This column first appeared in slightly different form in Boston Baseball, June 2010. I re-post it every Father's Day.

Thursday, June 3, 2010

How To Write Two Million Words…or so

Several months ago, in his farewell column in ESPN The Magazine, Rick Reilly noted that “My math says this column puts me over one million published words. And that doesn't count books (No. 11 coming up in May), screenplays (two), sonnets, ransom notes and quilts. This is one million too many for many citizens, but the fact remains.”

When I was younger this kind of statement that would send me into deep depression. When one wants to be a writer there is nothing more depressing than having someone quantify what you have not done. I recall being particularly dismayed when I learned that Jack Kerouac had written a million words by the age of thirty. When one has not written anything of merit - or at least published it – one million words seems like, well, one million words, a task so daunting as to be unachievable, like running around the world. One imagines that the writer of a million words must have the discipline of a monk, the typing skills of a graduate of Katie Gibbs, the supple imagination of a jazz musician, the stamina of a marathoner… and either a vow of poverty or a trust fund, because how would it ever be possible to both work and write?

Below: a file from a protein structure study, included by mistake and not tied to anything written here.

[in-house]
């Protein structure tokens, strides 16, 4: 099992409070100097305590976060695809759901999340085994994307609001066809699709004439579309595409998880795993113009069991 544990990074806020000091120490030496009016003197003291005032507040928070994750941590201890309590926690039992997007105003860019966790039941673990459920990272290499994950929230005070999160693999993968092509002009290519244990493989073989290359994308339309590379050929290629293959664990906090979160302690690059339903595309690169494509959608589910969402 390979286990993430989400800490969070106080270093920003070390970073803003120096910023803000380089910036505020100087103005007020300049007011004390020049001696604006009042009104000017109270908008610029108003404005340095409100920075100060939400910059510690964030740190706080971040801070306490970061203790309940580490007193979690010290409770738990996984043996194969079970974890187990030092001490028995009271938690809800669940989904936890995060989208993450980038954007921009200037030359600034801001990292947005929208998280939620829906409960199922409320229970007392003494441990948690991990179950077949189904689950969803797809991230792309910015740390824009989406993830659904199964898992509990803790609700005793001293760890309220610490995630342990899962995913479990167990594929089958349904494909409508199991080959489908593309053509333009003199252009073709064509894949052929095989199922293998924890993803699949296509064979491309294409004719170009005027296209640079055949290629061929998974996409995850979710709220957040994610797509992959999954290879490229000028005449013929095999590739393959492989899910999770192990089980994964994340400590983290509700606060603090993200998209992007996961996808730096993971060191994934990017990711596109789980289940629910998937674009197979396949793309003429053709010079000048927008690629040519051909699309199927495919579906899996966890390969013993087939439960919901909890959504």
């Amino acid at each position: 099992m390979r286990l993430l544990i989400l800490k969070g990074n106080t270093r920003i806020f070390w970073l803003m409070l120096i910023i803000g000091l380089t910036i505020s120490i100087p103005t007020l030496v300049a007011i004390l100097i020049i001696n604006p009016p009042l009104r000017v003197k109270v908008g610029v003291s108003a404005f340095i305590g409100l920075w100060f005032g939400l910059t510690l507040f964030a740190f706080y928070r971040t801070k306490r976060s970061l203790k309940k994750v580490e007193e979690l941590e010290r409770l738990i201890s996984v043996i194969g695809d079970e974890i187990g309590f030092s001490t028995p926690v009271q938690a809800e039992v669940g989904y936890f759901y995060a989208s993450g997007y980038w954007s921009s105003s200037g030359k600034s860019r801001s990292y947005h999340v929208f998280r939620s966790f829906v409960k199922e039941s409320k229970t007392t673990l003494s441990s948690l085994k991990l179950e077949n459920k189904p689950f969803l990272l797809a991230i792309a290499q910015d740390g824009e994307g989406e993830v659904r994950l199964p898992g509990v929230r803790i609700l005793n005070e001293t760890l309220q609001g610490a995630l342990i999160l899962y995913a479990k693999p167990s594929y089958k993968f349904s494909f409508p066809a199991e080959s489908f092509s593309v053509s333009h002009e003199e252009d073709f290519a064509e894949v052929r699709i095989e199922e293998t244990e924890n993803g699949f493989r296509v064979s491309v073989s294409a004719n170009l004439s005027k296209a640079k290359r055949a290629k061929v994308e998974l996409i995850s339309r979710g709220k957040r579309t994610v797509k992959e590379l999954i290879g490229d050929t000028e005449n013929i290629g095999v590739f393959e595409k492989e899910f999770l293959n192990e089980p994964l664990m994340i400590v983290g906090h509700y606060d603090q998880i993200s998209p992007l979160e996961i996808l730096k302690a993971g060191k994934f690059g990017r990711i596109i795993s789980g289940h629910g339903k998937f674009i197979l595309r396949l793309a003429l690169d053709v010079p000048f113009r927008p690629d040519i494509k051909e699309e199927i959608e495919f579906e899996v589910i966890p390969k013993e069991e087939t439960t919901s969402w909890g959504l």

I looked at myself and saw none of those qualities. I liked to have too much fun, laughing and hanging out in bars, and a small nerve problem in my hands made it impossible for me to touch type. The only thing I did every day – beyond the physical necessities - was wake up and read, probably so I would not have to confront the fact that I was not writing very much.